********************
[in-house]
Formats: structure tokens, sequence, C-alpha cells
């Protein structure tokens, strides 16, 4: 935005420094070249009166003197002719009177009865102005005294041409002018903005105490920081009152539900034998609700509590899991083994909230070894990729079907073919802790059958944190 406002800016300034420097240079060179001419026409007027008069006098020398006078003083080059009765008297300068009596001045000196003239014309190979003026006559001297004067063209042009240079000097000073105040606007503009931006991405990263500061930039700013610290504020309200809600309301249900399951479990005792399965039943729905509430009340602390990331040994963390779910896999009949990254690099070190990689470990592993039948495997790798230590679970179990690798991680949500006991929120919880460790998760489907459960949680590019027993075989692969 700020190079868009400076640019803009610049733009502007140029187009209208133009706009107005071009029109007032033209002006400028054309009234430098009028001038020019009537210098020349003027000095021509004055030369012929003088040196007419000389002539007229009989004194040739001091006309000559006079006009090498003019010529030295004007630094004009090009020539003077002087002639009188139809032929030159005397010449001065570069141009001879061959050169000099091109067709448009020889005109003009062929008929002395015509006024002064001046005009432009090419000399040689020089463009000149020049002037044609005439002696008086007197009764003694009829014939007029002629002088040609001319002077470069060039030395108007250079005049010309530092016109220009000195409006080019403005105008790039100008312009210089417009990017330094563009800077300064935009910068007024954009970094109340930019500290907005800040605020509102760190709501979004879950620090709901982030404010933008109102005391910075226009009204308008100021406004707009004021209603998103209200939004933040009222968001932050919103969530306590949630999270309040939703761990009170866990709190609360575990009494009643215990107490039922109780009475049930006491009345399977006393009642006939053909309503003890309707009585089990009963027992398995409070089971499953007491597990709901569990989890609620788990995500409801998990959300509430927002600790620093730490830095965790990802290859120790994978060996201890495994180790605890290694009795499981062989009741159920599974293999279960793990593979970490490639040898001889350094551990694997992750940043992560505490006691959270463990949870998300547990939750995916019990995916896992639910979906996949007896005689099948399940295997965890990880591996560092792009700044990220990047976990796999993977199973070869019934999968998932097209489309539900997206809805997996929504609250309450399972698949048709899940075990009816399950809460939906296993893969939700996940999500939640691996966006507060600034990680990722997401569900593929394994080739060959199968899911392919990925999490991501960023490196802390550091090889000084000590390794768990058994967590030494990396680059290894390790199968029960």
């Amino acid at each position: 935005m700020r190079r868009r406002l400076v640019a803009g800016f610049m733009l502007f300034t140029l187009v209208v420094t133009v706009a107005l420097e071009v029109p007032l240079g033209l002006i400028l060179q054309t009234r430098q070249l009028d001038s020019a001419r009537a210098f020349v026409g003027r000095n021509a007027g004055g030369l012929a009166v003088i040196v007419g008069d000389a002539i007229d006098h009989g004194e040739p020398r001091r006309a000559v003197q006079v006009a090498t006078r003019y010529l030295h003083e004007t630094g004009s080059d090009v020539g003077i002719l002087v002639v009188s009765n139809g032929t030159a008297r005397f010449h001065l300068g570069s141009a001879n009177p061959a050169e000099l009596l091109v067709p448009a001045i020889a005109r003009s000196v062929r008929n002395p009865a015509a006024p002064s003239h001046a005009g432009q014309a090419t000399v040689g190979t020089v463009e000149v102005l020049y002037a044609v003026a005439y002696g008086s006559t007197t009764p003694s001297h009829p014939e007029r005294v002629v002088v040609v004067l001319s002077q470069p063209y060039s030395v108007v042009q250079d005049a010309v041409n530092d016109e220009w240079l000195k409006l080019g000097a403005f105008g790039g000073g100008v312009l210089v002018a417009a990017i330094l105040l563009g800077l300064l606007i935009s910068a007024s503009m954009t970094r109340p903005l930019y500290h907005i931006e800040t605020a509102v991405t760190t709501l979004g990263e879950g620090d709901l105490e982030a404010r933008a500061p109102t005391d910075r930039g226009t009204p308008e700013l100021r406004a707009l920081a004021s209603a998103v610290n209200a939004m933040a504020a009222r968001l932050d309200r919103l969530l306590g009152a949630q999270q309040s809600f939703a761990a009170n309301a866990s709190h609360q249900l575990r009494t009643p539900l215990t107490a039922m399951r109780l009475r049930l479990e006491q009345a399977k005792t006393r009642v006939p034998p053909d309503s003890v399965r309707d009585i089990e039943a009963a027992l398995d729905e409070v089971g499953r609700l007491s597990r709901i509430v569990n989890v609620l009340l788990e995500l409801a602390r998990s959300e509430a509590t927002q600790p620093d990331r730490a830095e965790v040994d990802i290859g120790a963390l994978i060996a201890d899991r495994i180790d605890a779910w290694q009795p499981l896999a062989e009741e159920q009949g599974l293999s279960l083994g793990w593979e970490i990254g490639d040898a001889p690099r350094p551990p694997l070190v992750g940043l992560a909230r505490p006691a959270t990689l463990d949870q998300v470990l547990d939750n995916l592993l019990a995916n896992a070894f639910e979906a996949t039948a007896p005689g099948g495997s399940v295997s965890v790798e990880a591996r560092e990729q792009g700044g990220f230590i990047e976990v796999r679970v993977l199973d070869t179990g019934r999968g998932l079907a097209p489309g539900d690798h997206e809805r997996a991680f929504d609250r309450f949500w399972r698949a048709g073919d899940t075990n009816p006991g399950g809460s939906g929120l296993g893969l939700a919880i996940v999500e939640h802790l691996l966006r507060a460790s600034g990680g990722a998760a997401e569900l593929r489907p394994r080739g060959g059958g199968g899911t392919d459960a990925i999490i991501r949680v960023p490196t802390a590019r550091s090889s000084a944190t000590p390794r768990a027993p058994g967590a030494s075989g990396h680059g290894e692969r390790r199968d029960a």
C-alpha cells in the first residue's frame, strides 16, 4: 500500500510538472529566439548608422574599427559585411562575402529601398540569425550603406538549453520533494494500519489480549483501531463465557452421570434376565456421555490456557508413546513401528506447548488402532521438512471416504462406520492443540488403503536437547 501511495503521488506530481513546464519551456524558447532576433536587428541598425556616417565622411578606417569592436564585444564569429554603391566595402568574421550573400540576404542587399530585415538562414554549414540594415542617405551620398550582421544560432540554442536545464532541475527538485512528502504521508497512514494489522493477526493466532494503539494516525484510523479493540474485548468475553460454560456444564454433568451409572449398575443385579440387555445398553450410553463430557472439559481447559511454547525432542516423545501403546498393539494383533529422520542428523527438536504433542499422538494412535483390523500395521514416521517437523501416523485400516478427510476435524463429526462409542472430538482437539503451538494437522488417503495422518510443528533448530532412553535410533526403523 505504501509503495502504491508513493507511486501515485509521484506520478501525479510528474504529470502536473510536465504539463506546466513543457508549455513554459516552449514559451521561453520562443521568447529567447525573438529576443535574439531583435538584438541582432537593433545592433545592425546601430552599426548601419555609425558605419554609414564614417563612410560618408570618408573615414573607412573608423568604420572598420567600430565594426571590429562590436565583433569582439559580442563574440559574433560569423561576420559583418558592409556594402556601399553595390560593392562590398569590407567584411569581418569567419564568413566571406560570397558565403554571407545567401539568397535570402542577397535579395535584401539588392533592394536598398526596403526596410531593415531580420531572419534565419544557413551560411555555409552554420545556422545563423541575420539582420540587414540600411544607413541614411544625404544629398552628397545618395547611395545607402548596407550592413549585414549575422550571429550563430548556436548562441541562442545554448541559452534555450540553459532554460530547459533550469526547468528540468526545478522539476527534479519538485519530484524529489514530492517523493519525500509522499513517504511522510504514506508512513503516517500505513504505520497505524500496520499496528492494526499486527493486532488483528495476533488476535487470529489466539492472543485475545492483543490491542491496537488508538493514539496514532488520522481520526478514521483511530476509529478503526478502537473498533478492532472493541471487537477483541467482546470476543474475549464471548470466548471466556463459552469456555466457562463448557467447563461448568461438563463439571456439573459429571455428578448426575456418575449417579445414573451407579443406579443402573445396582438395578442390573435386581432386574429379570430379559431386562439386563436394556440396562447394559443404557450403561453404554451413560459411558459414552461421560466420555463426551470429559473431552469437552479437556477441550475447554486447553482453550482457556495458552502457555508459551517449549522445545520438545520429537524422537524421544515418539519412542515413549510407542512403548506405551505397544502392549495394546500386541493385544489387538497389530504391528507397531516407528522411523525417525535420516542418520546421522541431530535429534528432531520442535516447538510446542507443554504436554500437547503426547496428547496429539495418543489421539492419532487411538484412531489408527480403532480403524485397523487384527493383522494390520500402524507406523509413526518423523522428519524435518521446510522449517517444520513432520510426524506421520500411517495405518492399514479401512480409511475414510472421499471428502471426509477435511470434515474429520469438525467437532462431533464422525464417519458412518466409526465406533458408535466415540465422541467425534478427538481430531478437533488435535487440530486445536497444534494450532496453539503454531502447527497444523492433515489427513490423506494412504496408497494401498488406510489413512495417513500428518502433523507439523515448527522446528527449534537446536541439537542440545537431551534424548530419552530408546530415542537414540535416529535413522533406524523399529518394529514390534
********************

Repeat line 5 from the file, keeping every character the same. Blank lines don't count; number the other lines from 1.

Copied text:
C-alpha cells in the first residue's frame, strides 16, 4: 500500500510538472529566439548608422574599427559585411562575402529601398540569425550603406538549453520533494494500519489480549483501531463465557452421570434376565456421555490456557508413546513401528506447548488402532521438512471416504462406520492443540488403503536437547 501511495503521488506530481513546464519551456524558447532576433536587428541598425556616417565622411578606417569592436564585444564569429554603391566595402568574421550573400540576404542587399530585415538562414554549414540594415542617405551620398550582421544560432540554442536545464532541475527538485512528502504521508497512514494489522493477526493466532494503539494516525484510523479493540474485548468475553460454560456444564454433568451409572449398575443385579440387555445398553450410553463430557472439559481447559511454547525432542516423545501403546498393539494383533529422520542428523527438536504433542499422538494412535483390523500395521514416521517437523501416523485400516478427510476435524463429526462409542472430538482437539503451538494437522488417503495422518510443528533448530532412553535410533526403523 505504501509503495502504491508513493507511486501515485509521484506520478501525479510528474504529470502536473510536465504539463506546466513543457508549455513554459516552449514559451521561453520562443521568447529567447525573438529576443535574439531583435538584438541582432537593433545592433545592425546601430552599426548601419555609425558605419554609414564614417563612410560618408570618408573615414573607412573608423568604420572598420567600430565594426571590429562590436565583433569582439559580442563574440559574433560569423561576420559583418558592409556594402556601399553595390560593392562590398569590407567584411569581418569567419564568413566571406560570397558565403554571407545567401539568397535570402542577397535579395535584401539588392533592394536598398526596403526596410531593415531580420531572419534565419544557413551560411555555409552554420545556422545563423541575420539582420540587414540600411544607413541614411544625404544629398552628397545618395547611395545607402548596407550592413549585414549575422550571429550563430548556436548562441541562442545554448541559452534555450540553459532554460530547459533550469526547468528540468526545478522539476527534479519538485519530484524529489514530492517523493519525500509522499513517504511522510504514506508512513503516517500505513504505520497505524500496520499496528492494526499486527493486532488483528495476533488476535487470529489466539492472543485475545492483543490491542491496537488508538493514539496514532488520522481520526478514521483511530476509529478503526478502537473498533478492532472493541471487537477483541467482546470476543474475549464471548470466548471466556463459552469456555466457562463448557467447563461448568461438563463439571456439573459429571455428578448426575456418575449417579445414573451407579443406579443402573445396582438395578442390573435386581432386574429379570430379559431386562439386563436394556440396562447394559443404557450403561453404554451413560459411558459414552461421560466420555463426551470429559473431552469437552479437556477441550475447554486447553482453550482457556495458552502457555508459551517449549522445545520438545520429537524422537524421544515418539519412542515413549510407542512403548506405551505397544502392549495394546500386541493385544489387538497389530504391528507397531516407528522411523525417525535420516542418520546421522541431530535429534528432531520442535516447538510446542507443554504436554500437547503426547496428547496429539495418543489421539492419532487411538484412531489408527480403532480403524485397523487384527493383522494390520500402524507406523509413526518423523522428519524435518521446510522449517517444520513432520510426524506421520500411517495405518492399514479401512480409511475414510472421499471428502471426509477435511470434515474429520469438525467437532462431533464422525464417519458412518466409526465406533458408535466415540465422541467425534478427538481430531478437533488435535487440530486445536497444534494450532496453539503454531502447527497444523492433515489427513490423506494412504496408497494401498488406510489413512495417513500428518502433523507439523515448527522446528527449534537446536541439537542440545537431551534424548530419552530408546530415542537414540535416529535413522533406524523399529518394529514390534